by Rob Bellenfant, founder and CEO of TechnologyAdvice
If you keep up with the news on project management and business strategy, you’ve probably come across the buzzword “agile” more than a few times. You may have also noticed that agile methodology — which was once thought to be only for software developers — is now being used just about everywhere, from construction to marketing, human resources, manufacturing, and even wedding planning.
But what does it mean to be agile and do agile as a business unit? It’s clear that the IT world loves agile: over 75 percent of software developers are using, or plan to use agile project management software. But can agile really be used for anything, in any industry?
Let’s start with what the term “agile” means. It’s not a project management framework, as many mistakenly think, but rather a development philosophy centered on cross-functional, self-organizing teams. It focuses on adaptive planning rather than predictive, and progress made through short, repeatable iterations. Many project management frameworks are rooted in agile, such as scrum, kanban, lean, and extreme programming (XP).
Agile was created as a way to enable greater productivity and responsiveness in the software industry to changing customer demands. With that in mind, the key tenets of agile development from the 2001 Agile Manifesto include:
- Satisfying customers through continuous, early delivery
- Harnessing change to improve product
- Frequent product delivery (from every two weeks to two months)
- Frequent collaboration of stakeholders and developers
- Regular self-assessment and adjustment of teams and project
Agile methodology typically breaks projects down into smaller increments to be worked on in short time frames (“sprints,” if you’re using scrum). It relies on a high degree of communication and collaboration, as well as short feedback cycles (from customers and team members).
Why it Can Work Outside of Software Development.
Since the early days of the software revolution, agile has been adopted by non-IT teams in countless industries — essentially anywhere a business unit requires flexibility and frequent product versions. A recent study by the Scrum Alliance revealed that 36 percent of organizations with active Scrum projects use agile methodology outside of their IT departments.
That’s because “development” isn’t just about software. Almost any end-product — whether it’s a program, idea, piece of content, or physical item — requires a structured, but adaptable development process. Here are some reasons why agile methodology is a good fit for software developers and non-IT teams alike:
– It’s simple: A key tenet of agile is the art of maximizing the amount of work not Agile can eliminate waste, inefficient workflows, and unnecessary overhead. It also tends to discourage multi-tasking (which has been shown in recent studies as detrimental to productivity and harmful to the brain).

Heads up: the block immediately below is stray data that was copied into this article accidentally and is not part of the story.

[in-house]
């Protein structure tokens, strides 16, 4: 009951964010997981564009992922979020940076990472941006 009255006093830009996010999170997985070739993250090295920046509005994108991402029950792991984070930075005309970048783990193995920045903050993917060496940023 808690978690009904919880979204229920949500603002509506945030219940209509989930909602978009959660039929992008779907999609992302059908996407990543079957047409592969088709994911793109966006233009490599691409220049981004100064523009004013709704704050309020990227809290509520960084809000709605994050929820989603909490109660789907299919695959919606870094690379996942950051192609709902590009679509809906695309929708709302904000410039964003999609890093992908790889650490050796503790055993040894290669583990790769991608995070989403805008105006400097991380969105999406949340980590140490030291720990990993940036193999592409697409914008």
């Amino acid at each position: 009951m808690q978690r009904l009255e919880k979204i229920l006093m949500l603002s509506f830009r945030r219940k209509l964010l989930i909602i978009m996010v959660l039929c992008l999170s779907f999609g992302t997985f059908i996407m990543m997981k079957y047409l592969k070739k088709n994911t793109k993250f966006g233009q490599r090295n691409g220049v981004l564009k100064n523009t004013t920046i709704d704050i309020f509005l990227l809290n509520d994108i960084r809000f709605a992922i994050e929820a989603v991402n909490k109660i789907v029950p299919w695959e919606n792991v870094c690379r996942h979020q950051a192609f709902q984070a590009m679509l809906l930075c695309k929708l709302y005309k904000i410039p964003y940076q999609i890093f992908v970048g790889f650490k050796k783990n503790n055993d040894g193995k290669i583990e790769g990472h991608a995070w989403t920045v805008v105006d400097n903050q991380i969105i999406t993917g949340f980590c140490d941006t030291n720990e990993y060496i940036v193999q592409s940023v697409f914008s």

– It’s flexible: Working in short iterations with continuous integration as a priority allows teams to respond to changing customer requirements, easily incorporating new requests into project design. The “customer” in some cases can also be a collective market environment.
– It’s more productive: A 2013 State of Agile report noted that 73 percent of developers say that agile helps them complete projects faster, and 87 percent say it increases their productivity. That’s because it cuts out gratuitous bureaucracy and focuses on more immediate, high-quality results.
Why it Works For Us.
Agile answers one of the most conspicuous questions in business strategy: How do you maintain disciplined execution without killing innovation? The answer is not Agile, as it might be written in some handbook, but instead Agile as a workplace culture.
At TechnologyAdvice, we pride ourselves on being self-directed, but still highly collaborative. Experimental, yet still data-driven. We value results over process, which means our team members make their own schedules outside of core hours and enjoy unlimited vacation and sick days. We value adaptability, which is why we do A/B testing and constantly reevaluate our design and content strategies. Our leaders know their jobs are to remove impediments and equip their teams for success. All of these elements are part of a collective agile mindset.
We also use agile planning in several areas outside of development, such as marketing. Our marketing team uses a combination of scrum and kanban project management, working in six-week sprints and managing task flows with a visual kanban board.
Agile methodology is certainly not for every organization or every project. If the requirements and results are predefined, sometimes a more traditional “waterfall” approach is best. But if you’re dealing with projects and products that are dynamic and accountable to customers, agile can help you achieve faster results with less waste. The results can have a profound impact on the health of your team and your company as a whole.
Rob Bellenfant is a millennial entrepreneur and investor specializing in IT, sales, marketing, and talent development. He is the founder and CEO ofTechnologyAdvice, a Nashville, Tenn.-based Inc. 5000 company that is dedicated to educating, advising, and connecting buyers and sellers of business technology. Connect with him on LinkedIn.